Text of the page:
If you follow my Instagram feed (@baetisandstones) you know I'm a bit of a gear junkie.  Over the years, I've amassed a good number of small stream rods in the 2wt - 4wt range.  Today, most of them sit in my closet collecting dust.  The culprit for all the dust collection is Redington's Butter Stick.  Any time I reach for a small stream rod, the yellow fiberglass stands above them all.  The Butter Stick is a slow action, fiberglass rod that comes in 2wt through 5wt.  When casting, the rod loads well at short distances and can punch into the wind with surprising accuracy when you're on bigger water. 

Over the last 18 months, I've used the Butter Stick in just about every possible situation.  It's performed well during small stream dry fly action in the Sierra, throwing dry dropper rigs in Montana, and even launching small streamers in Yellowstone Park. The Butter Stick finds its way into my hands more than I ever thought it would.  Every time a friend asks what rod they should get for small streams or which rod they should get to build out their quiver, the Butter Stick gets the nod.  It's an absolute blast to cast and will bend in 1/2 when you're fighting fish.  Coming in at only $249 with Redington's life time warranty it's a no-brainer.  

If you're going to pick one of these bad boys up, I'd suggest getting a model one size smaller than you were planning on.  The 3wt I've been using is extremely versatile and comfortably handles fish up to the 16-inch range.  A 2wt would be perfect for smaller fish on creeks you can jump across where the 5wt could be a really fun rod to play around with on the Pit River or McCloud. 

The Butter Stick also doubles as a great rod to teach with.  Recently I've started teaching my girlfriend how to fly fish and the slow action of this rod is perfect for beginners.  Fiberglass is also super durable, so if you're teaching your kids or your fumbling husband how to throw darts with a fly rod, this is the perfect stick!

This probably isn't going to be the rod you throw articulated streamers with or heavy Lower Sac nymph rigs with, but that's not why you're buying this rod anyways.  Dry flies, dry-droppers, smaller streamers, and lighter nymph rigs can all be used with ease.  My only real gripe is that I didn't get one of these sooner!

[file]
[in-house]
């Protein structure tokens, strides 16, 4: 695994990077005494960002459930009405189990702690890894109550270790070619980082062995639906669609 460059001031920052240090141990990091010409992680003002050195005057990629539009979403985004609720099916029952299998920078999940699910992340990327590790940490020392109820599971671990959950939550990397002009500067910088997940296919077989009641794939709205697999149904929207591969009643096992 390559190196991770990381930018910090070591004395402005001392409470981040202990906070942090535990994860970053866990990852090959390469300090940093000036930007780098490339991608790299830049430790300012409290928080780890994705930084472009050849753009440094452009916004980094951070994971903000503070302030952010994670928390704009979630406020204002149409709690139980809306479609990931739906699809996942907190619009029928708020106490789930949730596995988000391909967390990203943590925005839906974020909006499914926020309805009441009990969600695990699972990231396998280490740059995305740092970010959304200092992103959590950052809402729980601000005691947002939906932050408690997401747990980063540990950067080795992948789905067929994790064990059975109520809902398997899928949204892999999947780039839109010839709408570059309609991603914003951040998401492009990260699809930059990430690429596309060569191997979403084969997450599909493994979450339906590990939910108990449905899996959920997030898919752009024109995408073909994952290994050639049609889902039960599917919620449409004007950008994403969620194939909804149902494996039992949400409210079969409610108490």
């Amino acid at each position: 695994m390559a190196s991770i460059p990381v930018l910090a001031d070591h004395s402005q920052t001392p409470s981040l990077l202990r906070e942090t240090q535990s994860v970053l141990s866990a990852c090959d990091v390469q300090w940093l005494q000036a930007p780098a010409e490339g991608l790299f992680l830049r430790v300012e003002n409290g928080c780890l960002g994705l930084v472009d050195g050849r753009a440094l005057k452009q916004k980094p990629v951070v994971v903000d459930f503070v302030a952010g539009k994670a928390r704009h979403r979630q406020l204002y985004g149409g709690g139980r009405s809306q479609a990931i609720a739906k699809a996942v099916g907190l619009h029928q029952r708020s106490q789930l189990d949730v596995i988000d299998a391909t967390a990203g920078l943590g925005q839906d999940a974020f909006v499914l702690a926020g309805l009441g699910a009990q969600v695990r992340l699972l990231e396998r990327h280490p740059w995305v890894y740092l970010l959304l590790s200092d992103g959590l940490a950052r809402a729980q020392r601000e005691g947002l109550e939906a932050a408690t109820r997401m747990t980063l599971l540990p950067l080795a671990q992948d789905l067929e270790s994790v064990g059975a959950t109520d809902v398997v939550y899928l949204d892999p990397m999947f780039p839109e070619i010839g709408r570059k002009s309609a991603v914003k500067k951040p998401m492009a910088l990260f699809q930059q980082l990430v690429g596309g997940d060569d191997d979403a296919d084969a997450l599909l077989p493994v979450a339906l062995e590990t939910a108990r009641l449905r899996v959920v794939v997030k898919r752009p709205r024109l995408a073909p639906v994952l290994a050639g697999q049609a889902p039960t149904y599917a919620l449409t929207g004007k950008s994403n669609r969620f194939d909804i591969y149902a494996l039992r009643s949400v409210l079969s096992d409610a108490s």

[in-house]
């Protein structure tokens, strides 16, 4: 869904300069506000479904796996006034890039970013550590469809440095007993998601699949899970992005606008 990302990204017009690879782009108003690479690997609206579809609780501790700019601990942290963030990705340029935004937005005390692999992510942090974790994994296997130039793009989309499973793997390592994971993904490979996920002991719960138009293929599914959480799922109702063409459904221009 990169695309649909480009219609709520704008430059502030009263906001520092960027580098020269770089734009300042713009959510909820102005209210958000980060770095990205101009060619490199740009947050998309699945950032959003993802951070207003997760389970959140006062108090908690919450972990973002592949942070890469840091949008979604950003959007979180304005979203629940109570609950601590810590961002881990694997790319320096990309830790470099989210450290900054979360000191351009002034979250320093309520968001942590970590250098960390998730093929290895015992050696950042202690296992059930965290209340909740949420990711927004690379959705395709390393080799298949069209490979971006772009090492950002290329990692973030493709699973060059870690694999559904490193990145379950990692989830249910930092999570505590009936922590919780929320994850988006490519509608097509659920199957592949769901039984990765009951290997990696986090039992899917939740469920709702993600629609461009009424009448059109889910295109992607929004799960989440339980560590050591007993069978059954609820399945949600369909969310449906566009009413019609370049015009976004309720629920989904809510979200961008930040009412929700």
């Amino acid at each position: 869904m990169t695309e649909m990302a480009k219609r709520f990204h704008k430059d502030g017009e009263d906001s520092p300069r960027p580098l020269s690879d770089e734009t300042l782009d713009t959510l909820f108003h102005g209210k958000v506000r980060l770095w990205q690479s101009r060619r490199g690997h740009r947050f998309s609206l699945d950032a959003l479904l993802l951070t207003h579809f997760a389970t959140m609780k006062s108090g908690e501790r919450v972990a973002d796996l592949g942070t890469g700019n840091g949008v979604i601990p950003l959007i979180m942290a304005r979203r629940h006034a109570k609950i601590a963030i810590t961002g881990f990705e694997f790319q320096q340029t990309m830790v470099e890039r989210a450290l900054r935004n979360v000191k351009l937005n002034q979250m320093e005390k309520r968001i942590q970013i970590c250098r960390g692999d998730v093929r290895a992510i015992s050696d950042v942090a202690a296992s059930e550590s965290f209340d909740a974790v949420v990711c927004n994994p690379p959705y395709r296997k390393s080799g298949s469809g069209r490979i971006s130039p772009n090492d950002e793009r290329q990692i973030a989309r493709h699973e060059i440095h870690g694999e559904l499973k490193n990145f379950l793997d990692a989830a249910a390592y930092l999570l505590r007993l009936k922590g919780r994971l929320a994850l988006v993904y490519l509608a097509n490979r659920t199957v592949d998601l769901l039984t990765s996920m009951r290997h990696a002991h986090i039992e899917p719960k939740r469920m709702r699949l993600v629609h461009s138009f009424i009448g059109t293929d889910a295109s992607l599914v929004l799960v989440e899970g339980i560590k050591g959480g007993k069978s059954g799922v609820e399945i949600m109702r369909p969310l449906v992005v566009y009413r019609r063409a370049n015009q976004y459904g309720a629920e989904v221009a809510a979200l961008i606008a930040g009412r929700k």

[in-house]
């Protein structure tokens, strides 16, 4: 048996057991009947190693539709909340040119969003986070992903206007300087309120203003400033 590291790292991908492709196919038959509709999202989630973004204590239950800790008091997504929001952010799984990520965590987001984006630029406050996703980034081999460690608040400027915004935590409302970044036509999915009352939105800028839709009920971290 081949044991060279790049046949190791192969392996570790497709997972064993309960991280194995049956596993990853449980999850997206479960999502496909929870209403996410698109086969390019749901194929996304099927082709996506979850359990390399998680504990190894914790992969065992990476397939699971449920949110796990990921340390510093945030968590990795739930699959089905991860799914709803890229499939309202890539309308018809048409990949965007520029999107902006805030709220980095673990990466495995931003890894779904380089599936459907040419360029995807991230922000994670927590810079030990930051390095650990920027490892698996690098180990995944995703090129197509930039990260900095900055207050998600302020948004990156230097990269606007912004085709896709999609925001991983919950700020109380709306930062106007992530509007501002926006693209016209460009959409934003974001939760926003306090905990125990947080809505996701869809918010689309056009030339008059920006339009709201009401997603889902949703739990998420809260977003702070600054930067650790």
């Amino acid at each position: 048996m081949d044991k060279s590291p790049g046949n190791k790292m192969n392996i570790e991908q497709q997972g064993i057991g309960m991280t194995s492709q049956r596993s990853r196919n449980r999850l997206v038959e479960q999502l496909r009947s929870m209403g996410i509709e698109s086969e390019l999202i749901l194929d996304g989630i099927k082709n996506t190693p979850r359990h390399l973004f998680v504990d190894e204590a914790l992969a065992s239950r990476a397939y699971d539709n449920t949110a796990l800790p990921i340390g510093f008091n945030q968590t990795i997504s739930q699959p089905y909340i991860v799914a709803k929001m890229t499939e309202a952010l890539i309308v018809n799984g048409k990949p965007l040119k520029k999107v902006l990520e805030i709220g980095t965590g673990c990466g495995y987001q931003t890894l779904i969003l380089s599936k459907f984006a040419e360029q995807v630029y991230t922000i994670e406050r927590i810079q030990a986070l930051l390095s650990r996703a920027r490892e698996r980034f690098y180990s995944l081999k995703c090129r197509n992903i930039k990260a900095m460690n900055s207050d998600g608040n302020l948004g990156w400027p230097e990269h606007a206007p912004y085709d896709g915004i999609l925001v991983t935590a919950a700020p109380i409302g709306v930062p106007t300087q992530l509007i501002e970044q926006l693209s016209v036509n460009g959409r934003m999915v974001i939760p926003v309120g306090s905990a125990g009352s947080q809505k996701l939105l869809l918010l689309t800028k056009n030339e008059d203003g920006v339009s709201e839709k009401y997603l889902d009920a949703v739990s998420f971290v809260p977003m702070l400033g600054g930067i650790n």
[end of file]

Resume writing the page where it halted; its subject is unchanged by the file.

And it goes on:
If you have any questions about the Butter Stick don't hesitate to reach out to the guys at Lost Coast Outfitters or shoot me a message on Instagram (@baetisandstones)!

Coastal Wanderings

Lately, I've been getting a lot of questions about surf fishing.  I've posted a few photos from some recent trips and have run into a few toads in the process of learning how to fish the surf.  I have to admit though, I'm not an expert when it comes to this style of fishing, not even close.  Most of the time I'm out there fumbling through the process, learning as I go.  I get skunked a lot too!  

With that said, I have learned a few thing about fishing the tidal zone this year.   The gear matters quite a bit, as does your ability to read the water.  So...when you head out, learn from my mistakes!

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Rod, reel and line:

This one's pretty important in my opinion.  I started by taking out my regular 7wt rod, the one I use for Steelhead from time to time.  It worked alright, but it had some pretty major limitations.  

I currently use an 11'6" Redington Chromer (6wt) which gives me the few extra inches I need to make longer casts and get over any waves coming my way.  I've paired that with a Redington Rise reel which can take a beating in the surf.  With a quick rinse after being immersed in salt water, it's ready to head out for the next trip.  This is the exact same rod and reel I use for stripping flies on Pyramid lake too. 

The last element of the rig that's really important is line choice.  I've used a few different lines and sink tips with varying success.  The line that's brought be the best luck has been the Rio InTouch Outbound.  It's the line with the Striper on the box, so it's got to be good right?  This line shoots well, especially paired with the Chromer, getting you the extra distance you'll need for the surf.  Most importantly it gets down quick, even in saltwater or faster currents. 

Flies:

Surprisingly, I keep this one really simple.  My surf box is NOTHING like my trout boxes.  When I'm trying to come tight on a big perch or some striped bass, I stick with three patters.  For perch, anything orange.  I tie a lot of my own flies and I usually just use some lead eyes, buck tail, and marabou.  If it's orange, it will get the job done.  I'm sure there are a lot of great flies to use in the surf but this is a good starting point.